I write an outline only because my editor asks for one. I actually work off a Word document that’s basically one giant blob of text. (Why yes, I’m a pantser instead of a plotter—does it show?) The blob has character details, specific scenes I want to be sure to include, and key snippets of dialogue. Sometimes I use colored text for the really important stuff. (Pretty high-tech, huh?) When I’m conscientious (or stalling), I go through the blob and put little checkmarks next to the bits I’ve fit into the manuscript up to that point.
When it’s time to start writing everything down in earnest, I…procrastinate, if I don’t force myself to sit down and not run errands or do housework. I wave my darling son off to school, make coffee, plop myself on the sofa with my laptop, and start. After I check Facebook and Twitter and my e-mail, of course. Just as I start typing, my Writing Scarf (cat, Jasmine) appears out of nowhere and pins me down by lying on my throat. And yes, that is as awkward as it sounds. Sometimes, when it’s just not happening at home, I decamp to a local coffeehouse, get a disgustingly sweet pastry and (more) coffee, and stay there for hours.
I can only work on one thing at a time. It’s even frustrating for me to have to read copyedits for my book that’s in production while I’m writing the next one. However, it’s a whole new world now that I’m writing a series. I just spent days physically drawing a map of the town (Marsden) so I didn’t end up contradicting myself about who lives where and what shops are across Main Street from others. I also started a Marsden “bible” with all the details about the town and its residents. It’s quite long already—very startling!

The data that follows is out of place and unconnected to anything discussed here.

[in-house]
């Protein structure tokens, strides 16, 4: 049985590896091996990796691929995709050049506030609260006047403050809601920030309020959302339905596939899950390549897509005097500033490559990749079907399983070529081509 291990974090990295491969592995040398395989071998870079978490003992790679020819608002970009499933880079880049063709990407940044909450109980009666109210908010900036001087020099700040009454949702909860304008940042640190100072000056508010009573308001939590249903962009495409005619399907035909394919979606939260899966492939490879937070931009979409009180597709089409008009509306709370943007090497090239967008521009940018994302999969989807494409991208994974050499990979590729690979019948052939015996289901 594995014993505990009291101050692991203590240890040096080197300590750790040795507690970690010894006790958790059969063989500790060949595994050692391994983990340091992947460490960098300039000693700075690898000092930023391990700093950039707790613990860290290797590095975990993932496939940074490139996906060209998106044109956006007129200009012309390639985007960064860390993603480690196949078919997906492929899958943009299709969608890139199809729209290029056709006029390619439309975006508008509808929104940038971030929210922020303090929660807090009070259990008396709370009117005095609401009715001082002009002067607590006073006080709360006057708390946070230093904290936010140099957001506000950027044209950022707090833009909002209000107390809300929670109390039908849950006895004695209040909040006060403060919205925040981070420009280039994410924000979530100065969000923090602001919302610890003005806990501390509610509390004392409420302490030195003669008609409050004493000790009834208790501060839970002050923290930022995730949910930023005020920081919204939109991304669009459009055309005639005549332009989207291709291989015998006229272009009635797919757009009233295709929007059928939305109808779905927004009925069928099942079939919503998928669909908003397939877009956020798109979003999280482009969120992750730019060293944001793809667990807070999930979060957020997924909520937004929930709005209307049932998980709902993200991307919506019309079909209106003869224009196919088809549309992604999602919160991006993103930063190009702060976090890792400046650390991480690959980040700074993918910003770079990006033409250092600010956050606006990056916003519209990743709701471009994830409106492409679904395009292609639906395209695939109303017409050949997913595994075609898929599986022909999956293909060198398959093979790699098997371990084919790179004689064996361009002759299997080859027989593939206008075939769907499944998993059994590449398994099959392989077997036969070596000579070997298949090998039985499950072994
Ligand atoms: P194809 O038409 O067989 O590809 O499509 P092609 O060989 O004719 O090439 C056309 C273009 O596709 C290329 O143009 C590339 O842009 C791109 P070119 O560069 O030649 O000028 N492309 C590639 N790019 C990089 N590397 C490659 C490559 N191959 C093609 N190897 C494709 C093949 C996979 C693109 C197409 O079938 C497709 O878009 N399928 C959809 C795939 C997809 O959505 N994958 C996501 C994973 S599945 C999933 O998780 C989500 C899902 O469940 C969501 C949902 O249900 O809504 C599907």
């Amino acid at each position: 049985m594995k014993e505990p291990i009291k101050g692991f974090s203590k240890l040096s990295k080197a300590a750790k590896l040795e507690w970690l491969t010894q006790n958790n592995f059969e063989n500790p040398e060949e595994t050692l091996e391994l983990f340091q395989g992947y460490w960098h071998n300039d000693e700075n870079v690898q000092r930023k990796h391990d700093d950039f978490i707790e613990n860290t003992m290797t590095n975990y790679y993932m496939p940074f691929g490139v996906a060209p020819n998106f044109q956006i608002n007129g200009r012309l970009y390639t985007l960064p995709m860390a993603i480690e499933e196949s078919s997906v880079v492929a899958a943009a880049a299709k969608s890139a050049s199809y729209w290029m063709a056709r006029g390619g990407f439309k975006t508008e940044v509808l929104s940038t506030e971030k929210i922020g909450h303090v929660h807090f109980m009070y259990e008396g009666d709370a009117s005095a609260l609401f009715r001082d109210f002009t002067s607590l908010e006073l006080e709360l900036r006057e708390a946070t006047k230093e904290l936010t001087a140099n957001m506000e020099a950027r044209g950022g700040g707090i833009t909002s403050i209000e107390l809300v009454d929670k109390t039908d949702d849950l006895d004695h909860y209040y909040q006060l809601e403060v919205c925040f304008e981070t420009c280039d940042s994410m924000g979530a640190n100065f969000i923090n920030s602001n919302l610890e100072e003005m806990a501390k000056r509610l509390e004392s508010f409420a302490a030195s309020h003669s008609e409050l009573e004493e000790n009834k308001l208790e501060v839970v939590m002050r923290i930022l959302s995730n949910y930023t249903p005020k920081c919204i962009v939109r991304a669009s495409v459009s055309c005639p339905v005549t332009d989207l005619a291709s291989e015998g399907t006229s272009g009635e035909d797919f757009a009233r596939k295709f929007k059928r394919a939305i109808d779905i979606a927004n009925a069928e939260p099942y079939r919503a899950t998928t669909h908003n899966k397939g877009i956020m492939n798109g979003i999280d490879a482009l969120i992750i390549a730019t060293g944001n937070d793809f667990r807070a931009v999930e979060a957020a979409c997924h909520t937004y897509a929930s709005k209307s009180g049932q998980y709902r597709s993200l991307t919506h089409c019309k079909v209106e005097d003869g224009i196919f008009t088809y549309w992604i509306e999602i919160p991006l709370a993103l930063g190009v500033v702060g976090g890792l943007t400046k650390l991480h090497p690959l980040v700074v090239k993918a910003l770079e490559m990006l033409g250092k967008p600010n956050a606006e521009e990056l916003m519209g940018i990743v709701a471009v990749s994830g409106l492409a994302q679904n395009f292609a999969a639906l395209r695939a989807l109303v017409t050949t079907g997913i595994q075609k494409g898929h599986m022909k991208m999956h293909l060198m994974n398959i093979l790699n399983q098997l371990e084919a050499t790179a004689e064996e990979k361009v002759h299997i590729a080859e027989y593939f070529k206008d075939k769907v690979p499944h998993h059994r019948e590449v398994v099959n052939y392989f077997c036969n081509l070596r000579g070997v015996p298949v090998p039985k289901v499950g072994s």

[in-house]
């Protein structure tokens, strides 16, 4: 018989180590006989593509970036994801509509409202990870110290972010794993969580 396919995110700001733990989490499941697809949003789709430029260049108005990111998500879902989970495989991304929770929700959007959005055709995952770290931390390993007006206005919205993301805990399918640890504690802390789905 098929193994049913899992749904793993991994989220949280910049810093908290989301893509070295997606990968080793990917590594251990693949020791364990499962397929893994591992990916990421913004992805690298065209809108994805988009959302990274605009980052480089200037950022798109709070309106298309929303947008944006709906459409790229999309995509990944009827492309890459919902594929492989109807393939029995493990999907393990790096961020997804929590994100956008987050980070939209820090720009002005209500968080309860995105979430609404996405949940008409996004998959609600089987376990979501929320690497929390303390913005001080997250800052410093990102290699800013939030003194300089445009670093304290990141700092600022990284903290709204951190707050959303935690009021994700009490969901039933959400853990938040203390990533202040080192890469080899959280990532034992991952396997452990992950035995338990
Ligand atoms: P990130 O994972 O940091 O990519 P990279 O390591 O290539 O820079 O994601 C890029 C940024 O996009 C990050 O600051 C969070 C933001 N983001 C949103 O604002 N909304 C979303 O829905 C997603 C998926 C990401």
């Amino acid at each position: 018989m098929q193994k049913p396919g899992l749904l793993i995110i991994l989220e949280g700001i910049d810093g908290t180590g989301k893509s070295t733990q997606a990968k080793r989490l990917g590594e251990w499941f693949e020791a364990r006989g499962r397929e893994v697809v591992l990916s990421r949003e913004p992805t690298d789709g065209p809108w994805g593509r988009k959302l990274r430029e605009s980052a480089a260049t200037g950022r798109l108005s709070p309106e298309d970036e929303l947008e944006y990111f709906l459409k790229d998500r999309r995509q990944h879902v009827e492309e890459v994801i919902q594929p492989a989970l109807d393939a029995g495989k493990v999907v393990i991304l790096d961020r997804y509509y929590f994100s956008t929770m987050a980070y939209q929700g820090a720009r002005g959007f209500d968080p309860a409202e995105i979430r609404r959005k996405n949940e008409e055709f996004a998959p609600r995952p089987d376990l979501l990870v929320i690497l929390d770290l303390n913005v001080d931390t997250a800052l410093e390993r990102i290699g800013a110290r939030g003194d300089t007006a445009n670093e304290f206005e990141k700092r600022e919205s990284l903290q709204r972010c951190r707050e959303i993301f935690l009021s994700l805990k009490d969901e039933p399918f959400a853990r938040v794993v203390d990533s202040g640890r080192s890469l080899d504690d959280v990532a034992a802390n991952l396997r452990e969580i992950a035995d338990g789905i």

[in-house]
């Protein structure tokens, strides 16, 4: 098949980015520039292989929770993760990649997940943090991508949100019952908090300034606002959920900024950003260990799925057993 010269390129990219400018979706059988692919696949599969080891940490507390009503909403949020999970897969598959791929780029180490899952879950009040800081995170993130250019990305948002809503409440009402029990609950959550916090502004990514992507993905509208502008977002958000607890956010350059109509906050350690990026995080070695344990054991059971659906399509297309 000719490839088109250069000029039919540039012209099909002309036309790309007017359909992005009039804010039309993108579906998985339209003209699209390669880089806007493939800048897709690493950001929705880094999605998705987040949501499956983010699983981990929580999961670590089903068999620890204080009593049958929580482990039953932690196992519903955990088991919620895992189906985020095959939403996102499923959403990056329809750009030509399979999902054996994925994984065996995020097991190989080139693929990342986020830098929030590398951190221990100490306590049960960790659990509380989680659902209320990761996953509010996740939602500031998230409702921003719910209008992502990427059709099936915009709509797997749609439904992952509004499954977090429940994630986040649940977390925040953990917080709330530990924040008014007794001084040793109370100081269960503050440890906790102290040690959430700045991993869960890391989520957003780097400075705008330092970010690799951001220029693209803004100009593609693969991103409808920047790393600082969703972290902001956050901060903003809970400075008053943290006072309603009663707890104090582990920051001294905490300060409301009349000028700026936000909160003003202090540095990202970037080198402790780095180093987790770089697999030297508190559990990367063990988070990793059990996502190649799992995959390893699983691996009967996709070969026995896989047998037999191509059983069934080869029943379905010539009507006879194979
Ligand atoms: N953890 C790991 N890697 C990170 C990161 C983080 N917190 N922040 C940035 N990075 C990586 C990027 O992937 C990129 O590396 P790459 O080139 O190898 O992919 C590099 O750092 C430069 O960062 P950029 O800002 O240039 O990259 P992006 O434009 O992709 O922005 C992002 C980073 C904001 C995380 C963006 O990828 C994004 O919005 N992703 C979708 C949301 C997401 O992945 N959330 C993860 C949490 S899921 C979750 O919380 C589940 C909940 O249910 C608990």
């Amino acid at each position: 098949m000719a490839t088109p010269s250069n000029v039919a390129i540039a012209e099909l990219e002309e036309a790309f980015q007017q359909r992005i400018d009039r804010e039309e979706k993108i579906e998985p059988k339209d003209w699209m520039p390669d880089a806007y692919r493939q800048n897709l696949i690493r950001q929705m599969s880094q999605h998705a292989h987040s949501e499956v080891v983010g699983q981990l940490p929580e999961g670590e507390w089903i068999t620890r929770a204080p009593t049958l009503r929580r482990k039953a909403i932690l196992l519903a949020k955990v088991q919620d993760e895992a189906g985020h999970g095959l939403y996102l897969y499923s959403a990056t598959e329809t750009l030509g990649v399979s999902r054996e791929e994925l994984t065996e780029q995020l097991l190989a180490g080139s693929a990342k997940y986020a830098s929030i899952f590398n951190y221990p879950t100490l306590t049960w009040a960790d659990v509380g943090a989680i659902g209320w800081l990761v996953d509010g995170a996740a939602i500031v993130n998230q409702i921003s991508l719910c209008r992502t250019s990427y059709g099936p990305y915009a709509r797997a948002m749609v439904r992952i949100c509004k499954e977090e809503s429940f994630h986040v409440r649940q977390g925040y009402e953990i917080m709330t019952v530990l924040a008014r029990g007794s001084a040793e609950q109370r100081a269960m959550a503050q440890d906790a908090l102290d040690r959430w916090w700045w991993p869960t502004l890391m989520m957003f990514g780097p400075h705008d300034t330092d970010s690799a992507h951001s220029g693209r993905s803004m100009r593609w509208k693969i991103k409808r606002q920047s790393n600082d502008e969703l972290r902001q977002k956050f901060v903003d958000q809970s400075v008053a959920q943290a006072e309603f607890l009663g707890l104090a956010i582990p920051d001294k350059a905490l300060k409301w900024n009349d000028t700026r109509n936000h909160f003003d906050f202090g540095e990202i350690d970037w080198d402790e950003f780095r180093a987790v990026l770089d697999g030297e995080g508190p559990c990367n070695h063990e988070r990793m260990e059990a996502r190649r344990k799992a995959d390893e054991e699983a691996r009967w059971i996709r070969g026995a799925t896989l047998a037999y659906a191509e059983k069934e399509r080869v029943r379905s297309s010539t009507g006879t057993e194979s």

And that brings me to writer’s block. I get it plenty. When it hits, I noodle around with things like my Marsden bible. Or I do some PR stuff. Or I write a blog entry or several. When I really need to focus on the story but it’s just not happening, I’ll read over what I’ve already written and edit it. A lot of writers never edit before they’re done with the first draft, but I find it helps me refocus. And when nothing works, I walk away. Sooner or later my characters reappear in my head, clearing their throats, waiting for me to get on with their story. I can only obey.
So that’s my story! If you think my rom coms might be your cup of tea (well, I’d describe them more as gloppy full-fat-and-whipped-cream-too frappuccinos), please do check them out!
And now (drumroll please): I officially tag author Seth Herman! Head on over to his blog next Monday, June 30, for his entry in the blog hop.
Seth’s bio: Growing up with a strange combination of Clancy, Crichton, Tolkien, and Rowling probably gave birth to Seth Z. Herman’s YA/fantasy/thriller style of writing. Seth hails from Queens, New York, where he grew up as an (admittedly sheltered) Orthodox Jew. A lifetime of experiences later, he now lives in Jerusalem with his wife and two children, where he poses as a rabbi teach-ing Judaic studies at an American post-high-school seminary.